Radiomen keep Christmas Drop on target
The holiday season brings to the Pacific region each year Operation Christmas Drop, a humanitarian effort that provides needed supplies to over 35,000 residents of 56 isolated islands belonging to the Federated States of Micronesia.
Yokota Air Base’s 36th Airlift Squadron will once again take the lead in transporting the supplies, sending three C-130 cargo planes and about 70 crew members on the eight-day mission, which will drop a projected 60 pallets carrying about 20,000 tons of goods to waiting islanders from Dec. 11 to 18, according to Capt. Christopher Paxton, the mission commander for Operation Christmas Drop. Because of the squadron’s participation, many people on and around Yokota, located in a western suburb of Tokyo, donate money and goods to the mission.
But there is a special relationship to the program on Guam, where the nonprofit Christmas Drop Organization has been busy raising money through a number of activities, including a golf tournament, as well as collecting items, such as food, medicine, hand and construction tools, school supplies and toys, donated by people on base and off through drop boxes placed throughout the island.
Operation Christmas Drop is truly a Team Andersen event, with most of the organizational and other work on base performed by upwards of 100 volunteers, according to Mitchell Foy, president of Operation Christmas Drop.
One group essential to the success of Operation Christmas Drop is not well known, however. It is the five-man team, led by Manny Hechanova, at the University of Guam, which coordinates communication between the pilots of the C-130s and the islanders via high-frequency radio.
Team members, in fact, maintain daily contact with islanders throughout the year, providing news and weather updates that are urgently needed, particularly by fishermen, due to the changeable weather patterns and sudden storms in the area. They also help with search and rescue operations in emergencies.
For Operation Christmas Drop, team members are in constant contact with islanders, who use solar-powered radio stations, as the transport planes come to the islands one by one. They ensure that for lagoon drops, which comprise the majority of deliveries, that a flag is placed in the lagoon as a target for pilots and advise islanders when a plane is approaching so they can clear the drop zone as well as get people and boats in position to pick up the boxes dropped. They then check with the islanders afterward to ensure everything went all right.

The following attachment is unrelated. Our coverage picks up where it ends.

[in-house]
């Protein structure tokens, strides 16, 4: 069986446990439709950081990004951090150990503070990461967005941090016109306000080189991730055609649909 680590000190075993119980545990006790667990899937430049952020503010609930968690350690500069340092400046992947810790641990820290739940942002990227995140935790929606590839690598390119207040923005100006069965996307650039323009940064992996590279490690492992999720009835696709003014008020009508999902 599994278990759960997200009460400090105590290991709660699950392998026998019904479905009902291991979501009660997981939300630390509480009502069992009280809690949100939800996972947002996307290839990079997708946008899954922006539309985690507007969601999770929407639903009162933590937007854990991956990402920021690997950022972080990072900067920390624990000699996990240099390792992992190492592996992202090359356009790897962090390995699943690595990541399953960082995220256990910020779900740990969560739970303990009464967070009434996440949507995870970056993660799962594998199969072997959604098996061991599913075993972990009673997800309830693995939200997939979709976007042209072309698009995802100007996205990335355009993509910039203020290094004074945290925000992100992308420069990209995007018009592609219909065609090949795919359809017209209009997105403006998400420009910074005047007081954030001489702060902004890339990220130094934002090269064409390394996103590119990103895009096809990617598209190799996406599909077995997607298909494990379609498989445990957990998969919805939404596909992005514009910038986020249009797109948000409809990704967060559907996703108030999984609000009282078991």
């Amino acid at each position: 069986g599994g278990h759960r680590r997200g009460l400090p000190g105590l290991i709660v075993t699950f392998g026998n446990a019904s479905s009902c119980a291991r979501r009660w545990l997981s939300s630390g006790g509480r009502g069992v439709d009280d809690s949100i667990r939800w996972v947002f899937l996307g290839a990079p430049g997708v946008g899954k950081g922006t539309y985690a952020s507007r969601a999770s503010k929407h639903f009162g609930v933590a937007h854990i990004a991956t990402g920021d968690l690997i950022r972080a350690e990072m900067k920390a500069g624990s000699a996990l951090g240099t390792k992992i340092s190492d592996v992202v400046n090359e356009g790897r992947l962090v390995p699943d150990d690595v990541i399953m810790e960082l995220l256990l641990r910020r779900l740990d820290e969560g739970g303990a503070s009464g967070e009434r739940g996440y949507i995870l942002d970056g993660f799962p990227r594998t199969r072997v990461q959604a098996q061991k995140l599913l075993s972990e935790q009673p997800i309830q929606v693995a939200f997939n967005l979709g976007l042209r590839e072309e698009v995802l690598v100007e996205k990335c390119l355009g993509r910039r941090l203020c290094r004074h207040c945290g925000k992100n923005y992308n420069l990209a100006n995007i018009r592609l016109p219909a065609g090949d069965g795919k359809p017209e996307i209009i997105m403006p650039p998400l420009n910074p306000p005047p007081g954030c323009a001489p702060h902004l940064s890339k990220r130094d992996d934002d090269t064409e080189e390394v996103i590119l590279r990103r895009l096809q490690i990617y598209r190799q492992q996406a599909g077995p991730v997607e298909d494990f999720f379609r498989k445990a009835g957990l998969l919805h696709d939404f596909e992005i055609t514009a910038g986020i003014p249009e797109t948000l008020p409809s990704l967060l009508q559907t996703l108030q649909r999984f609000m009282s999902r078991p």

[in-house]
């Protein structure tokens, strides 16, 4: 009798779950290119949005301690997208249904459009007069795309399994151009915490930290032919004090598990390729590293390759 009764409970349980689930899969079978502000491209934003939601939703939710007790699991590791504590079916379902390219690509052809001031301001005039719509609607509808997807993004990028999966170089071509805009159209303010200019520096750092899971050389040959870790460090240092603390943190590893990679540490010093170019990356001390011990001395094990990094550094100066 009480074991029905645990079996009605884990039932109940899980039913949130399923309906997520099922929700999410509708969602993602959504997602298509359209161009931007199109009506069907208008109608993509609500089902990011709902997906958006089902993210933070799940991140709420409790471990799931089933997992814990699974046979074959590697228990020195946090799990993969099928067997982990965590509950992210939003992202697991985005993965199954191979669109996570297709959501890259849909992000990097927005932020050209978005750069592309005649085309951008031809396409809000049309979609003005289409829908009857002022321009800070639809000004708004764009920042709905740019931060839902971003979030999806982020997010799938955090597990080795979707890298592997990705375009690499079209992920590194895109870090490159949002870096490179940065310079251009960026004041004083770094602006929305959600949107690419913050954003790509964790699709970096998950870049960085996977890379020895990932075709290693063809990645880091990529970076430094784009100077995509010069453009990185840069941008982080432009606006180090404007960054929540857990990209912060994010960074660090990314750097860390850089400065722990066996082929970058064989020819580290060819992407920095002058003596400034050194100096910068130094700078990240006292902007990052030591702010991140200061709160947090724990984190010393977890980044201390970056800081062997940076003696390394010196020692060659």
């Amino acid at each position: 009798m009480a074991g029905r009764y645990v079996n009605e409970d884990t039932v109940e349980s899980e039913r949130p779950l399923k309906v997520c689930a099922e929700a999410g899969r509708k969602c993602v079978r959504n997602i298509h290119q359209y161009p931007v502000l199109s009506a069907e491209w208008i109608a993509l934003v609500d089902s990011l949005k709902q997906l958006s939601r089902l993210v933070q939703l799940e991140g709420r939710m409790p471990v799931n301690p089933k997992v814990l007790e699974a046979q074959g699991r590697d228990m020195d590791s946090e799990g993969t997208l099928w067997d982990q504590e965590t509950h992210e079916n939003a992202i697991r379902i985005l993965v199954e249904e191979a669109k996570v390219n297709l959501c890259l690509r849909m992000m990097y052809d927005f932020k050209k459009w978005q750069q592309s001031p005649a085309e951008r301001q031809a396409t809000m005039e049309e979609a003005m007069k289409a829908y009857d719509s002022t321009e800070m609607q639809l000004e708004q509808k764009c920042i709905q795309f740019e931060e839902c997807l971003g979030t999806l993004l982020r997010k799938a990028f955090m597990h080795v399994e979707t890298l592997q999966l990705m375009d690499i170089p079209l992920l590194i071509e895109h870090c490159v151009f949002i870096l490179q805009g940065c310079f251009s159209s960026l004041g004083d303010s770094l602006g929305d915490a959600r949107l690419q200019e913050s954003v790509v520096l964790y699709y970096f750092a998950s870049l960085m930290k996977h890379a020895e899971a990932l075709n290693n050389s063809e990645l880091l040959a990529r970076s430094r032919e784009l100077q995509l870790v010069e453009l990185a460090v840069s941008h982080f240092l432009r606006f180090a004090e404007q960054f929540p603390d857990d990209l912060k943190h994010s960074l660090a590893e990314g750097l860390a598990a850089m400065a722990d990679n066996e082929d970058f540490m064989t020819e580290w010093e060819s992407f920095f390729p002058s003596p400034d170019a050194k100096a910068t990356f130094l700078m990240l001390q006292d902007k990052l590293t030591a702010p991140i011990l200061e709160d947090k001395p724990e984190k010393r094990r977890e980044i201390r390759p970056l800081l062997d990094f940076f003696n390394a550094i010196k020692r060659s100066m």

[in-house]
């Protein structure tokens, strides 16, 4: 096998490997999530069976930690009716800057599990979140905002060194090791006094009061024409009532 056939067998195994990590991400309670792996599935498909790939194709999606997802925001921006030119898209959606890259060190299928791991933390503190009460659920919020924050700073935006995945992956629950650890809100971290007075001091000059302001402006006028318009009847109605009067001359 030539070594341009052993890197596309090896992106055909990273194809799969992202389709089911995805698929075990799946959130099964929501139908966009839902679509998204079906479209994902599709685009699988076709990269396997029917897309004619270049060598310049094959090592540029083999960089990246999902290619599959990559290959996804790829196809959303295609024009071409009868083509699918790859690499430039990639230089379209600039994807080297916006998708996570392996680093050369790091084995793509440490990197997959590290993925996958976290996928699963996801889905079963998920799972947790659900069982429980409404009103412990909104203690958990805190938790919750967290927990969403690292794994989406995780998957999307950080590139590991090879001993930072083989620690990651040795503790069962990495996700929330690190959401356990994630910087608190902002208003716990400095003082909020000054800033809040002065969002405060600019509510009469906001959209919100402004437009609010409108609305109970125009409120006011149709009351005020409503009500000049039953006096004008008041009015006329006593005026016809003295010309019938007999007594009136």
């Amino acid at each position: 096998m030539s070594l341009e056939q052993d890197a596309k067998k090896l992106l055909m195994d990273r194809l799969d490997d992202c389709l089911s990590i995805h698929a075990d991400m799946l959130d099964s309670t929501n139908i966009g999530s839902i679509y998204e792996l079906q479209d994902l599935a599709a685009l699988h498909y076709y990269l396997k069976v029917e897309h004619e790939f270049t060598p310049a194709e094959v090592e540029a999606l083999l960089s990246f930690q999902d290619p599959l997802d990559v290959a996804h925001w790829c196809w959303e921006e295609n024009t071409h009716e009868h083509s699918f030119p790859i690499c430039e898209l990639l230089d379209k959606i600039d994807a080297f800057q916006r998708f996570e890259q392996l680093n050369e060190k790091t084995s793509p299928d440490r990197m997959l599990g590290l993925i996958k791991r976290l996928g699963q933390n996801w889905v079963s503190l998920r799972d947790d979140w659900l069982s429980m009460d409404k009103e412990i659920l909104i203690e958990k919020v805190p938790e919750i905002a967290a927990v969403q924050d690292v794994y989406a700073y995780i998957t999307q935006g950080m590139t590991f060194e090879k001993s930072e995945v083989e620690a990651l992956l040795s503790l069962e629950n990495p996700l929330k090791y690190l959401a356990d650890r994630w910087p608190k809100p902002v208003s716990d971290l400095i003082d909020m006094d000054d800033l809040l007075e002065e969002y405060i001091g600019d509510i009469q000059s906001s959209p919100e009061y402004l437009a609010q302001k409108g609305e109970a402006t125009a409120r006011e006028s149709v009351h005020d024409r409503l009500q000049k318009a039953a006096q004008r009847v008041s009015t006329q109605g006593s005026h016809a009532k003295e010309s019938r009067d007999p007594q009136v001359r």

“We make sure everyone is on the same page,” said Hechanova, a former professor of information systems at UOG who also served in the Air Force for four years as a radio communications analyst. This is crucial both to prevent accidents as well as to ensure that the parachuted supplies can be received.
“In Satawao, which is a difficult island to supply because it has no lagoon, packages must be dropped as close to the beach as possible. Last year, because of the wind and waves, the box went over the reef and couldn’t be recovered,” Hechanova said. “This year, Satawao will get two packages, one for last year and one for this year.”
A case of dengue fever that broke out on an island near Yap last year is another example of the importance of Operation Christmas Drop.
“Medical supplies ran out, so we coordinated a drop of three boxes of IVs. Two made it, but one didn’t,” he said.
The islands don’t have routine access to supplies. Some ships make monthly rounds of the islands. But because most islands don’t have dock facilities and the ships have to stay far offshore, all supplies must be offloaded on small boats or canoes, which can only carry 100 pounds or so, Hechanova said, making Operation Christmas Drop all the more necessary.
Of the items most requested each year, farming tools are especially important because they are used to maintain small inland gardens. And because of rising tides and the infiltration of salt water into sources of fresh water, as well as dry periods when there is no rain, the islands rely on water catchment systems and need construction tools to build and maintain them.
“Everything that has been dropped can be repurposed. Parachutes can be turned into sails, wrapping and rope can be reused. Nothing goes to waste,” Hechanova said.
“I have been involved with Operation Christmas Drop for two years,” he said. “What a thrill, hearing the voices of people and coordinating between islanders and the military, and knowing I am part of something that is helping somebody.”
As the holiday season approaches and you remember all the things you have to be thankful for, please remember that not everyone is as fortunate.
IF YOU'D LIKE TO CONTRIBUTE
Send monetary donations for Operation Christmas Drop to:
President, Christmas Drop Organization
APO AP 96542